"There were clear instructions. The apprenticeship team were in contact regularly, so we always knew the next steps of the process. They were there, we could ask questions, they gave us tips when they could. It was really thought out. They were thinking about us throughout the process, which was really nice," says Madalena.

"All of this being online meant that you could do it in your lunchtime, and I did have to take a day off for the assessment centre, but the multiple steps were made much more accessible by not having to take time off of work. When we recruit here we use non-gendered language and we make sure we're inclusive," explains Rebecca.

"We're doing six rotations across all the different teams within HR. At this point, I might not have an end point, but by doing that rotation I'm able to experience all the different aspects of HR, gain exposure, build on my knowledge, gain transferable skills, which I can then take anywhere in HR," adds Madalena.

Attracting applicants from diverse backgrounds

WTW Early Careers Lead

WTW Early Careers Lead, Lesley Bamber, says that accessibility in recruitment is important, and that WTW is trying to attract applicants from more diverse backgrounds, which has its challenges as there is a lack of representation in the financial services sector.

"The application has been simplified in recent years, to make it as attractive and straightforward as possible, but also making sure the calibre of the entrant is there. The drive is to change the population within WTW and the financial services sector," explains Lesley.

"It's about bringing that difference of thought, so people are brought in, developed, they learn within their role, and people are, apprentices are, moving in to management and leadership positions. We have apprentices that currently manage new apprentices, and it's to make sure they are the leaders of the future, to bring that different perspective to WTW. "

Networking, upskilling and retraining opportunities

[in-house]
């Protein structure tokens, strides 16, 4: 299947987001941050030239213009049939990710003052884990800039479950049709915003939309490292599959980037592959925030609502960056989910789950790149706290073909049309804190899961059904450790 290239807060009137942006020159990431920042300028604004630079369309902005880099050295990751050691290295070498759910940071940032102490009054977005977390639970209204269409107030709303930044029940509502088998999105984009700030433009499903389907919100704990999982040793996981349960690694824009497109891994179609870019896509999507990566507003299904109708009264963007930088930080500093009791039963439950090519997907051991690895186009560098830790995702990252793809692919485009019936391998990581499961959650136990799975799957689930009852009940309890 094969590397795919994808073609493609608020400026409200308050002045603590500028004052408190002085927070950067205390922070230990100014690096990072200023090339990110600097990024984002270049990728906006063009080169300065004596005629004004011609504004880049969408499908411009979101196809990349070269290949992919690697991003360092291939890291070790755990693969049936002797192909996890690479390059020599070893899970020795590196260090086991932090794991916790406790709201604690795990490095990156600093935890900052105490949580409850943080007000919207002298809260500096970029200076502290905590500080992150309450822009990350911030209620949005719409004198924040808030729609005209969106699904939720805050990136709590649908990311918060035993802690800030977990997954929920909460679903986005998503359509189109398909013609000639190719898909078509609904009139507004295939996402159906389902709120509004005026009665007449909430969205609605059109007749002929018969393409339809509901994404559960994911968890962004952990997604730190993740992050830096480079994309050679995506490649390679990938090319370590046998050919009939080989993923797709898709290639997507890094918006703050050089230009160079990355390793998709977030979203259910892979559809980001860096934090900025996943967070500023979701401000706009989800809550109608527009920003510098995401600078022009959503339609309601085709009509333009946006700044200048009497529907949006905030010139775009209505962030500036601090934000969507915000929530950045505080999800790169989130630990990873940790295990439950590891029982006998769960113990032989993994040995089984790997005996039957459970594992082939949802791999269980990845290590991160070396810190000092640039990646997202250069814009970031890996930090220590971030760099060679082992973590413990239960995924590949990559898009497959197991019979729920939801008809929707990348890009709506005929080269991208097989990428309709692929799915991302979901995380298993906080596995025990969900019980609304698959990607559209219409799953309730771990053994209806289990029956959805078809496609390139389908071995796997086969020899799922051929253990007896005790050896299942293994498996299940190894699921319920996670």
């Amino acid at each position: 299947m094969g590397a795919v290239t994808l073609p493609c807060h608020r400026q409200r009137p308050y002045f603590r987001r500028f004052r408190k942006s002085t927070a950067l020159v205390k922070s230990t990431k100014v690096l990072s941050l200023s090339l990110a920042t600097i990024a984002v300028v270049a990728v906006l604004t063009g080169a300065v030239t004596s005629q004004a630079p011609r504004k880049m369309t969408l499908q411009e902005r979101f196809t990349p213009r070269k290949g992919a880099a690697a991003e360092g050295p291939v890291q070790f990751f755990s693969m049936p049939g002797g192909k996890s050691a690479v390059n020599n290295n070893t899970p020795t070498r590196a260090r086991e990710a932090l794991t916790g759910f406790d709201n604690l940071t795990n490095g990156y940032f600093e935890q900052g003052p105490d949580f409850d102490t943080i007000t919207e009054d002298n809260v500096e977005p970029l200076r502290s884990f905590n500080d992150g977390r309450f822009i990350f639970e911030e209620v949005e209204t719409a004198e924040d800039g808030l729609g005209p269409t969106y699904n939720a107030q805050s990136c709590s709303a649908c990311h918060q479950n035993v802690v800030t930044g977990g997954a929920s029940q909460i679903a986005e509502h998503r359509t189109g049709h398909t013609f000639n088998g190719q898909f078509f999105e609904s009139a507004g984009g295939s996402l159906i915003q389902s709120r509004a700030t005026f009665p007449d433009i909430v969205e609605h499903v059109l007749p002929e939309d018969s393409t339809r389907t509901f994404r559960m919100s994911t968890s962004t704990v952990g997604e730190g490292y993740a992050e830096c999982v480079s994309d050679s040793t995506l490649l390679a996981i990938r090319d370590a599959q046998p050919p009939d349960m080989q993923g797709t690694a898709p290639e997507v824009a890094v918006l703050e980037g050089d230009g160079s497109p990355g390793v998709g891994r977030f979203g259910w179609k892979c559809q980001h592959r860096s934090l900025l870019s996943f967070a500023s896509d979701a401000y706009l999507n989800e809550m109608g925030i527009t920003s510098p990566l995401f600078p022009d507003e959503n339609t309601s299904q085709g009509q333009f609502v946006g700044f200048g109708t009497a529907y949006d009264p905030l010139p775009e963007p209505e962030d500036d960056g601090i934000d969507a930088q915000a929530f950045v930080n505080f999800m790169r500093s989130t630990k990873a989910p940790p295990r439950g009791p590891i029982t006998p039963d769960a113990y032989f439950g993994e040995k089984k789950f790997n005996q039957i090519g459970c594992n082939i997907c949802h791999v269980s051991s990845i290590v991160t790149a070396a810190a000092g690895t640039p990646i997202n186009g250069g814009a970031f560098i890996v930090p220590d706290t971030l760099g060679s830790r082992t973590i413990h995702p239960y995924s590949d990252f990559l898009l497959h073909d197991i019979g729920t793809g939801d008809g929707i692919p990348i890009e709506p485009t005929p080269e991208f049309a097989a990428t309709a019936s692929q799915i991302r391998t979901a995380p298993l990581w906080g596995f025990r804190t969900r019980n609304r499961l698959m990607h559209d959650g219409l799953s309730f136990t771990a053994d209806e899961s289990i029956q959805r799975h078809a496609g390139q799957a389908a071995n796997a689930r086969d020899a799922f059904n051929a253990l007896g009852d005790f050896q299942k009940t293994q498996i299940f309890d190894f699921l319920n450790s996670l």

An apprenticeship can be a gateway to a life-long career but is also an opportunity for upskilling or retraining. The number of people taking up apprenticeships is growing with nearly half of all apprentices aged 25 or over. Networking is an important opportunity for apprentices to speak to peers and build connections.

Abdul shares that university didn't appeal to him, and after the insight sessions with WTW, he felt it was the best place for him. Abdul is now on the Level Four Insurance Professional Apprenticeship Programme.

"It's the responsibility that you get from day one, because you're servicing clients from the first day, but you also have that support as well if you need it," says Abdul.

Abdul explains that networks have enabled him to meet different people. WTW's retention rate is good because the company offers perks in the workplace, as well as qualifications.

"The workplace culture is very inclusive. We have a lot of groups, such as a young professional group, inclusion and diversity networks, such as the LGBTQ+ community. There's a lot more to get involved with as well as the day-to-day work," comments Abdul.

Looking to embark on a WTW apprenticeship?

WTW apprenticeships offer comprehensive training, support from tutors and a skills coach, meaning colleagues are on their way to building a successful career.

Search all the latest career opportunities available with WTW.